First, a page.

A drive spearheaded by first lady Colleen Bangerter to raise funds for a statue of Philo T. Farnsworth in Washington, D.C., is a worthy project in behalf of one of Utah's sons who is often too-little recognized for his contributions to science and technology.

Every time someone switches on a television set, the viewer has Farnsworth to thank. An inventive genius who labored in relative obscurity much of his life, he is credited with basic cathode ray tube inventions that led to the creation of TV, as well as fundamental discoveries in radar, electron microscopes, incubators for newborn babies, and the gastroscope, a medical diagnostic tool.Despite his profound discoveries, his acknowledgment as the "father of television," and his election to the Inventors Hall of Fame, Farnsworth, remains unknown to much of the world. A native of Beaver, Utah, he died in 1971 at the age of 65.

A campaign is under way to commission a statue of Farnsworth and place it in Washington's Statuary Hall. Each state is allowed two statues, but Utah one of only five states that has only one - of Brigham Young. Utah elementary school students discovered this fact and pushed for a Farnsworth statue and persuaded legislators to support the idea.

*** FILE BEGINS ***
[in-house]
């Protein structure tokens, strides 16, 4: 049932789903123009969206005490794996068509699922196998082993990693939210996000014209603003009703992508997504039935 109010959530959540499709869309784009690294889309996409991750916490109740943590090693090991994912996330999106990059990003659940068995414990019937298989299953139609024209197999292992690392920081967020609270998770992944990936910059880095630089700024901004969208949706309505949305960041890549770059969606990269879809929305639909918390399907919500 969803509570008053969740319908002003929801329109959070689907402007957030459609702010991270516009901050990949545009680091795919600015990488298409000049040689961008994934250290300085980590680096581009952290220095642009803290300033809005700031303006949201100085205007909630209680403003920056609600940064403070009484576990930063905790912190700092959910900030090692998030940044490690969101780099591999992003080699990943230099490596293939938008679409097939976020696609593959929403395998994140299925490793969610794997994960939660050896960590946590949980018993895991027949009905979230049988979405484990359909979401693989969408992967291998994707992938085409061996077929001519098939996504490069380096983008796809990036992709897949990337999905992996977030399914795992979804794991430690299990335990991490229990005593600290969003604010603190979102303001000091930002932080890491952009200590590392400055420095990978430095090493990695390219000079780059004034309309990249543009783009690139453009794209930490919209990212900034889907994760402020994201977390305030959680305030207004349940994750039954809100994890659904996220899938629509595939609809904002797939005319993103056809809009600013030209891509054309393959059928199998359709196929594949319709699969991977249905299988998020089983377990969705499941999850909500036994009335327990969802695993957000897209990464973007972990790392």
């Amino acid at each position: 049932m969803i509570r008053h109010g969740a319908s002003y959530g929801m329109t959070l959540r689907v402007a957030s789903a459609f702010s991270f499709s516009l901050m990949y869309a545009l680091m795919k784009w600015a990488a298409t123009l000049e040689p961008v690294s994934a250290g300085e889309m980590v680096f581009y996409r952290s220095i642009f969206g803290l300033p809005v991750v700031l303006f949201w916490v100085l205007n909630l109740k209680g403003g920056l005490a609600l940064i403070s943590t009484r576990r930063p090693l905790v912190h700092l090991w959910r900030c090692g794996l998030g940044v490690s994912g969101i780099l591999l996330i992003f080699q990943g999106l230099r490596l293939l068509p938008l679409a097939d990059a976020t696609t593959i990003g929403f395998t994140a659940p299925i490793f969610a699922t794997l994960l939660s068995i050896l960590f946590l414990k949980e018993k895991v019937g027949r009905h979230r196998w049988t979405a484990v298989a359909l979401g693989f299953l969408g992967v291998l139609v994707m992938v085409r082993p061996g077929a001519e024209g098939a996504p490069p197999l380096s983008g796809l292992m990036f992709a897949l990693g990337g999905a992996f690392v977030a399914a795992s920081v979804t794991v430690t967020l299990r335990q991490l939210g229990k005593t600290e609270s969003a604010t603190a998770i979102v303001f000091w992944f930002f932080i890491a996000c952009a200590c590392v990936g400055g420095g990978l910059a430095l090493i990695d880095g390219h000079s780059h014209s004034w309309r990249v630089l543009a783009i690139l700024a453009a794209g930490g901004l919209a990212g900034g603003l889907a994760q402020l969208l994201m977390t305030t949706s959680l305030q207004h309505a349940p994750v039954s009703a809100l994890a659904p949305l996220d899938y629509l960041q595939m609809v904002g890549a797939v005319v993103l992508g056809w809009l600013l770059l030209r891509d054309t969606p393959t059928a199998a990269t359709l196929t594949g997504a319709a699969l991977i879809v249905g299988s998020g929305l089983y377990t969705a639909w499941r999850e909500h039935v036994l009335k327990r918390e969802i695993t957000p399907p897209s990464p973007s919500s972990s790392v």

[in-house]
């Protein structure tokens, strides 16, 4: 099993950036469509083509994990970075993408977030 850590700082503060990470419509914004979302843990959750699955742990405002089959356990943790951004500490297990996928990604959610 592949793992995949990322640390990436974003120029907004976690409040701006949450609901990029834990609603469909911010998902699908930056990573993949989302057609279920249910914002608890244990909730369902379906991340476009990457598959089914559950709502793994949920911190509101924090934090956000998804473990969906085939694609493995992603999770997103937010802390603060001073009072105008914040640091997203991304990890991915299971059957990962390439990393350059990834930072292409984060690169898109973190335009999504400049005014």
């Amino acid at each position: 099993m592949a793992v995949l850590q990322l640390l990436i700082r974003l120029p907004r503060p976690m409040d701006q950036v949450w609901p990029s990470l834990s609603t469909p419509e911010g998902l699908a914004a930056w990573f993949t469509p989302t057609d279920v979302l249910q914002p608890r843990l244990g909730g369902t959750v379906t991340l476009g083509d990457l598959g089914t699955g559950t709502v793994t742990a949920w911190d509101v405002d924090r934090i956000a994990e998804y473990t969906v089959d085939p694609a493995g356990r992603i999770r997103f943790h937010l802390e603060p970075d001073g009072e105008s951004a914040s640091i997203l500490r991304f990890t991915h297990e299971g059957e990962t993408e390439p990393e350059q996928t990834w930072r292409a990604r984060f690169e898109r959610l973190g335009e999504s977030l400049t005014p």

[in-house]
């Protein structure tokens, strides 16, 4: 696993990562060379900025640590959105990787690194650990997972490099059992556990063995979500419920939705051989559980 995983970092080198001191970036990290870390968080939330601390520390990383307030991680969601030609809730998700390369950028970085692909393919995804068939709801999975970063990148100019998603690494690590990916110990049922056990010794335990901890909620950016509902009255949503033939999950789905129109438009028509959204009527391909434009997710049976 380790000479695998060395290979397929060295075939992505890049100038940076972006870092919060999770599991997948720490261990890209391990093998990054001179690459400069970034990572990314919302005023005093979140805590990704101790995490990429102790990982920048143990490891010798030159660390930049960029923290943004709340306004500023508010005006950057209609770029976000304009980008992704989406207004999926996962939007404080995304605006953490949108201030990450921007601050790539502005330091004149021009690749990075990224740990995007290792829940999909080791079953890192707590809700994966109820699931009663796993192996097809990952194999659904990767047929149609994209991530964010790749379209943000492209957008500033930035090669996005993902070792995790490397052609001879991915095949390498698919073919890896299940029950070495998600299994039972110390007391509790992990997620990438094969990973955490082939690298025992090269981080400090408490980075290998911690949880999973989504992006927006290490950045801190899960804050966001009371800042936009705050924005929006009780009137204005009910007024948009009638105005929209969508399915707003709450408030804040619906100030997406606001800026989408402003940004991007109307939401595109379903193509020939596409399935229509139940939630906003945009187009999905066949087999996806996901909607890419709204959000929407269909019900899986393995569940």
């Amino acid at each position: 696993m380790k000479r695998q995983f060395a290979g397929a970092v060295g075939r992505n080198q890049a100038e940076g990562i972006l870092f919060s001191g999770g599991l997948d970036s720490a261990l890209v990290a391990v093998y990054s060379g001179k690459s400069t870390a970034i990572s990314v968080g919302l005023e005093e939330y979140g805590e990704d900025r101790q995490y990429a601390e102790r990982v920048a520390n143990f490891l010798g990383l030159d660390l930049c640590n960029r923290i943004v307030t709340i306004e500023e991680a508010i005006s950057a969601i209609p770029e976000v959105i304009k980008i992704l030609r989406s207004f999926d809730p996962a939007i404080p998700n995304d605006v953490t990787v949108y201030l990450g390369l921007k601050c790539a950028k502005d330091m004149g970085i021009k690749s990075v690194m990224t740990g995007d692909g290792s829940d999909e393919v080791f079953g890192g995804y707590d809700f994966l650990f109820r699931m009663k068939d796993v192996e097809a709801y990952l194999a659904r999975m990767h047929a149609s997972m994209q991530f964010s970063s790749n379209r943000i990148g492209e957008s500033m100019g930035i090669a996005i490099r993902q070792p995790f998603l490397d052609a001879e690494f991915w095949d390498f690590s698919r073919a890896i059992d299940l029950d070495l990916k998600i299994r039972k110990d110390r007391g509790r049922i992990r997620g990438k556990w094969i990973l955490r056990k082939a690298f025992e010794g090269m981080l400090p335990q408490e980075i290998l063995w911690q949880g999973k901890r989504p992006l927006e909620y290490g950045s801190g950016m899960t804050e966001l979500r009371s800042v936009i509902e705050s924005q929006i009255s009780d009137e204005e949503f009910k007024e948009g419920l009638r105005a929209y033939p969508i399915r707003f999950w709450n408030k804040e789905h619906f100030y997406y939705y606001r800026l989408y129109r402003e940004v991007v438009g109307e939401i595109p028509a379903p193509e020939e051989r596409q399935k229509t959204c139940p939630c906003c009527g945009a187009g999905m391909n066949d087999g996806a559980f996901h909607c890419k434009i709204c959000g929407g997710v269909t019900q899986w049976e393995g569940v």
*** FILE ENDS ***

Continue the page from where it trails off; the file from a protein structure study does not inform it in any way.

Mrs. Bangerter is asking Utah schools to compete with each other in raising $80,000 of the $185,000 cost for a bronze statue. A commission appointed by Gov. Norm Bangerter and headed by former Gov. Scott Matheson, is working on raising the rest. The governor has designated May 2, the end of the drive, as Philo T. Farnsworth Day in Utah.

Citizens can send contributions to the Philo T. Farnsworth Statuary Hall Commission, 617 E. South Temple, Salt Lake City, Utah 84102.

Given the impact of his discoveries on the world, Farnsworth is a good choice to represent Utah among the distinguished people immortalized in the nation's capital.